And, now, glorify me - thou, Father! with thyself, with the glory which I had, before the world's existence, with thee. - (John 17:5, Rotherham)It would take some imagination to assume that Jesus was not indeed saying that he was there with his God and Father and yet that he who did not exist at that time "had" a glory "with" only true God when (as it is claimed) he did not have an existence with the only true God. The fact of his asking for this former glory that he "had" "with" the only true God certainly shows that he was there "with" the only true God when he "had" that glory. We have no reason to think otherwise. It DOES show that Jesus did not have that glorty that he "had" at the time of the prayer, and thus was asking for that glory to be returned to him. It would be incongruous with the statements to think that he "had" that glory (allegedly) "in the mind of God," but that at the time of the prayer he would not have had that glory "in the mind of God." Yet he did not say "the glory that I have", but rather the "glory that I had". In saying "I", however, along with "with", Jesus was certainly declaring that he had been with the only true God and that he had once had a glory when he had been with the only true God.
Jesus did have a glory while he was in days of his flesh (John 17:22; 1 Corinthians 15:39-41; Hebrews 2:9; 5:7), which was a human glory that did not fall short of the glory of God due to sin. (Romans 3:23) This, however, was NOT the the glory that he was praying for in John 17:5, for Jesus, while in the days of his flesh, did not have the glory for which he prayed as written in John 17:5. The conclusion, by comparing spiritual revealing with spiritual revealing (1 Corintians 2:13), is that, by his words recorded in John 17:5, Jesus is referring to the celestial glory that Paul writes of in 1 Corinthians 15:39-41, which is contrasted with the terestrial glory of fleshly beings. Paul, in 1 Corinthians 15:39-41, is writing in response to the questions: "How are the dead raised? And with what kind of body do they come?" (1 Corinthians 15:35) Thus he is speaking of two different kinds of bodies as related to this question, one that has the glory of the celestial, and another that has the glory of the terrestrial. Paul likens the new creature to a seed or grain, and states that God gives (assigns) to this seed or grain a body as it pleases him. He goes on to explain that the body first assigned to the seed is not the celestial, heavenly, spiritual body, but rather it is the terrestrial, earthly body, which is likened to the sinless body that Adam had before Adam sinned. This was the same glory that Jesus had while he was the days of his flesh, which glory he offered in sacrifice for our sins. This is the glory that is first given -- assigned -- to the justified "seed" of the new creature, which is earthly, terrestrial, not the spiritual, heavenly, bodily glory that Jesus now has. The latter -- the spiritual, heavenly, celestial, bodily glory -- has to be attained by putting on the incorruptibility as did Jesus.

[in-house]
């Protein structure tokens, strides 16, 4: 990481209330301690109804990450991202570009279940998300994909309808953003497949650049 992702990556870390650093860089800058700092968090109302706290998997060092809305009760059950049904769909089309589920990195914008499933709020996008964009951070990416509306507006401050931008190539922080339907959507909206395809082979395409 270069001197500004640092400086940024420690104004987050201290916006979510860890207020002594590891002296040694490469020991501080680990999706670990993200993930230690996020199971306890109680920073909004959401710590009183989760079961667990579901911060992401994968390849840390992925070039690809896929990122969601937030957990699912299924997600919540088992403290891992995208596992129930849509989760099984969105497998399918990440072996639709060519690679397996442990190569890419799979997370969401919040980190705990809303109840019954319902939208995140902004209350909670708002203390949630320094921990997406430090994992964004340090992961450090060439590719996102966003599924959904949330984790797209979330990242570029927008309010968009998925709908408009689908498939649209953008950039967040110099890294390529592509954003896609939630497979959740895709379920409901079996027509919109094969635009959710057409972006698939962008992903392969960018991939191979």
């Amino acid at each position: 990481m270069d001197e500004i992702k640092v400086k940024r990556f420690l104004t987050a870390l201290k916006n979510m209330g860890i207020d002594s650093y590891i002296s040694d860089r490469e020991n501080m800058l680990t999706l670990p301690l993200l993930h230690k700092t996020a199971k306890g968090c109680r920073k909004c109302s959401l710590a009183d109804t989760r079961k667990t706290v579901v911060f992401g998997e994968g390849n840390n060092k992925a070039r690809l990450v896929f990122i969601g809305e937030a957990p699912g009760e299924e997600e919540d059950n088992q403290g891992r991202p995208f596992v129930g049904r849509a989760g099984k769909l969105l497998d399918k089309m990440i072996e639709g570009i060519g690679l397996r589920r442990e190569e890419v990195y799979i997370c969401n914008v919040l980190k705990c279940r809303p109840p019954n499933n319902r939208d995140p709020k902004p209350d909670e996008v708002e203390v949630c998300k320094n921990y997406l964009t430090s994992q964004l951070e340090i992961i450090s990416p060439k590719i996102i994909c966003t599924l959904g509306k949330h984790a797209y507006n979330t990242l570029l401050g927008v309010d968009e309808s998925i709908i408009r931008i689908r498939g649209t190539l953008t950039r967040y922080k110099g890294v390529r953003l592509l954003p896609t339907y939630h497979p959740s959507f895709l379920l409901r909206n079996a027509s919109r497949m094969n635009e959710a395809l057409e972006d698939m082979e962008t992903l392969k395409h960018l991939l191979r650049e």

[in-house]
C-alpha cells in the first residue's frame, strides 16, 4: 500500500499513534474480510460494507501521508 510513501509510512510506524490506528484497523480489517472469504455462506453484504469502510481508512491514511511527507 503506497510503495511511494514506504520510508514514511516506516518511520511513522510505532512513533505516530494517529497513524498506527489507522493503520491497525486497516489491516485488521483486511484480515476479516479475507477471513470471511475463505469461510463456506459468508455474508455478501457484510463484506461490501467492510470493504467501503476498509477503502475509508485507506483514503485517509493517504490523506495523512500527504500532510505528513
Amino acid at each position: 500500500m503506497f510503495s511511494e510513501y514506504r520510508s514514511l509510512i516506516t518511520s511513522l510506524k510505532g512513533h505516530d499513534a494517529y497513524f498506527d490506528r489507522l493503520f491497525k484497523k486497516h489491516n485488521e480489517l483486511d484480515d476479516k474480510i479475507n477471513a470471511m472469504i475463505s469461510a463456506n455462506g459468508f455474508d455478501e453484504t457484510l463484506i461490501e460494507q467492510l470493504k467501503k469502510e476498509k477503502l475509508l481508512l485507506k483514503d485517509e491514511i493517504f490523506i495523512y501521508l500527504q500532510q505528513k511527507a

Nevertheless, in that God had chosen his Son before the foundation of the world, in choosing his Son, he was also choosing his church in, or by means of, his Son. In other words, by electing, or choosing Jesus before the foundation of the world, through such an election, he was also choosing that their would be believers in Christ. This does not mean that the individual members of the church had already been chosen before foundation of the world. It certainly does not mean that the individual members of the church had glory with the only true God before the foundation of the world, so that they could ask for such glory to be returned to them.
If the glory that Jesus had before the world of mankind only existed in the mind of God, then Jesus would have been praying for that glory that existed in the mind of God to to be returned to him. In effect, this would make the "where" that he had been before the world had been made through him to only be in the mind of God, and thus he would be expecting to ascend the where he had been before, the mind of God. -- John 6:62.
See our studies related to this:
With What Kind of Body Will We Be Raised?
The Manner of the Resurrection
even as he chose us in him before the foundation of the world, that we would be holy and without blemish before him in love; - (Ephesians 1:4, World English)This scripture is often quoted by Unitarians and some others in an effort to prove that the glory that Jesus "had" before the world had been made was a glory that only existed in God's mind. In other words, it is claimed that in John 17:5 Jesus was simply speaking of the glory as having existed, not that he himself actually existed before the world of mankind existed.
Paul, however, by what he wrote in Ephesians 1:4, did not declare the saints to have had a glory when they had been with the only true God before the foundation of the world, as Jesus spoke of in John 17:5, thus this scripture is not as "similar" as it is being supposed. Paul does speak of God's choosing the saints "in him", in -- by means of -- His Son. None of the saints can, as did Jesus, declare himself to have come down from heaven, or to have had a glory with the only true God before the world existed. Nor can any of the saints request for such a glory to be returned to him, as did Jesus.
Jehovah knew before the foundation of the world made through the Logos (John 1:10), that the world would come under a condemnation, and that there would be a need of a savior to deliver man out of that condemnation. Thus, before the foundation of the world, he had already chosen His son to be that savior, and in choosing His son, he was also choosing those would become sons of God who would be also with Jesus, members of a seed of promise, which seed would would blessing all the families of the earth. -- Genesis 12:3; 28:14; Acts 13:23; Romans 9:8; Galatians 3:16,19,29.
None of the saints would ever say that because God had such foreknowledge, that he as a saint had came down from out of heaven, or that he had a glory with God before the world existed, nor would any of the believers ever think of requesting for such a glory to returned to them, as did Jesus in John 17:5.
Thus, there is nothing in Ephesians 1:4 that would mean that Jesus did not have an existence when he "had" a glory "with" the only true God as he spoke of in John 17:5.
Related RL Studies